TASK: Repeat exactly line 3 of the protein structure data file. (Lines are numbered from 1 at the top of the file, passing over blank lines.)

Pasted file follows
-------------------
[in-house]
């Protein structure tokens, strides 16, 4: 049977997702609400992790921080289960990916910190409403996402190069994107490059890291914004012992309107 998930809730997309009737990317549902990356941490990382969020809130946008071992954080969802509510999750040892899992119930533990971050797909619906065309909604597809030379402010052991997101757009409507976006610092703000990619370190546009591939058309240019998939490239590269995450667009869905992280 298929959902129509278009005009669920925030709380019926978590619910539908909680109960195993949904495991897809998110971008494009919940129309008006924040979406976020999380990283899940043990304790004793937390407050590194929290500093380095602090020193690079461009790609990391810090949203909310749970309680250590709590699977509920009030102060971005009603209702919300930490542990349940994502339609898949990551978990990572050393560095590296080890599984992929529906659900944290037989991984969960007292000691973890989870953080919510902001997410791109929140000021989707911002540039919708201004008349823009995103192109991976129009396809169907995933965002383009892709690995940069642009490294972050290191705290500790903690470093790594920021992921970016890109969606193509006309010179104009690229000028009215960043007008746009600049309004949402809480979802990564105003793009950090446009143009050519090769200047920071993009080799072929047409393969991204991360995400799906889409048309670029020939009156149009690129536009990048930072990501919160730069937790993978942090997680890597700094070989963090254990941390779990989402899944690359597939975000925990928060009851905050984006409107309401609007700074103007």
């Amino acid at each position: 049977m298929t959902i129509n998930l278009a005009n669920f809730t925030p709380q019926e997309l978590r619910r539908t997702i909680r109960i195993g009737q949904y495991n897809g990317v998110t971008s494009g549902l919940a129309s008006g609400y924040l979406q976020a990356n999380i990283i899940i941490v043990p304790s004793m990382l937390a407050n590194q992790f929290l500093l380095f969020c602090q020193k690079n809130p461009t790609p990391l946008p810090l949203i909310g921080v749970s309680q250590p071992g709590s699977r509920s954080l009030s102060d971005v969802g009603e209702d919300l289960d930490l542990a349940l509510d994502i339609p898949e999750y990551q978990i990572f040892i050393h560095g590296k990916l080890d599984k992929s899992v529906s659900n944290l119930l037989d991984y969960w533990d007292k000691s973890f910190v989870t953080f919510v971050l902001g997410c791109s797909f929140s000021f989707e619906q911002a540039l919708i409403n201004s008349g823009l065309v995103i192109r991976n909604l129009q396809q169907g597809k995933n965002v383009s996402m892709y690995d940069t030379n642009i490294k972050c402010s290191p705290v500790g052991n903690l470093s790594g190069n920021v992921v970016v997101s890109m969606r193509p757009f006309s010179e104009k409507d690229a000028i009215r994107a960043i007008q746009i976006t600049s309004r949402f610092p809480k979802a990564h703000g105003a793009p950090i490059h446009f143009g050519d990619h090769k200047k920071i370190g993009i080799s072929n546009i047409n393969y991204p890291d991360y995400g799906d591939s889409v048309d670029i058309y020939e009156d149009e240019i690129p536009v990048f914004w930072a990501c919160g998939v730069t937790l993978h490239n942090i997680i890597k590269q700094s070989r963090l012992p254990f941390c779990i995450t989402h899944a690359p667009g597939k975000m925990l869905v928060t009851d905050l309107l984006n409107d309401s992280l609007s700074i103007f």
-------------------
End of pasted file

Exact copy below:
């Amino acid at each position: 049977m298929t959902i129509n998930l278009a005009n669920f809730t925030p709380q019926e997309l978590r619910r539908t997702i909680r109960i195993g009737q949904y495991n897809g990317v998110t971008s494009g549902l919940a129309s008006g609400y924040l979406q976020a990356n999380i990283i899940i941490v043990p304790s004793m990382l937390a407050n590194q992790f929290l500093l380095f969020c602090q020193k690079n809130p461009t790609p990391l946008p810090l949203i909310g921080v749970s309680q250590p071992g709590s699977r509920s954080l009030s102060d971005v969802g009603e209702d919300l289960d930490l542990a349940l509510d994502i339609p898949e999750y990551q978990i990572f040892i050393h560095g590296k990916l080890d599984k992929s899992v529906s659900n944290l119930l037989d991984y969960w533990d007292k000691s973890f910190v989870t953080f919510v971050l902001g997410c791109s797909f929140s000021f989707e619906q911002a540039l919708i409403n201004s008349g823009l065309v995103i192109r991976n909604l129009q396809q169907g597809k995933n965002v383009s996402m892709y690995d940069t030379n642009i490294k972050c402010s290191p705290v500790g052991n903690l470093s790594g190069n920021v992921v970016v997101s890109m969606r193509p757009f006309s010179e104009k409507d690229a000028i009215r994107a960043i007008q746009i976006t600049s309004r949402f610092p809480k979802a990564h703000g105003a793009p950090i490059h446009f143009g050519d990619h090769k200047k920071i370190g993009i080799s072929n546009i047409n393969y991204p890291d991360y995400g799906d591939s889409v048309d670029i058309y020939e009156d149009e240019i690129p536009v990048f914004w930072a990501c919160g998939v730069t937790l993978h490239n942090i997680i890597k590269q700094s070989r963090l012992p254990f941390c779990i995450t989402h899944a690359p667009g597939k975000m925990l869905v928060t009851d905050l309107l984006n409107d309401s992280l609007s700074i103007f």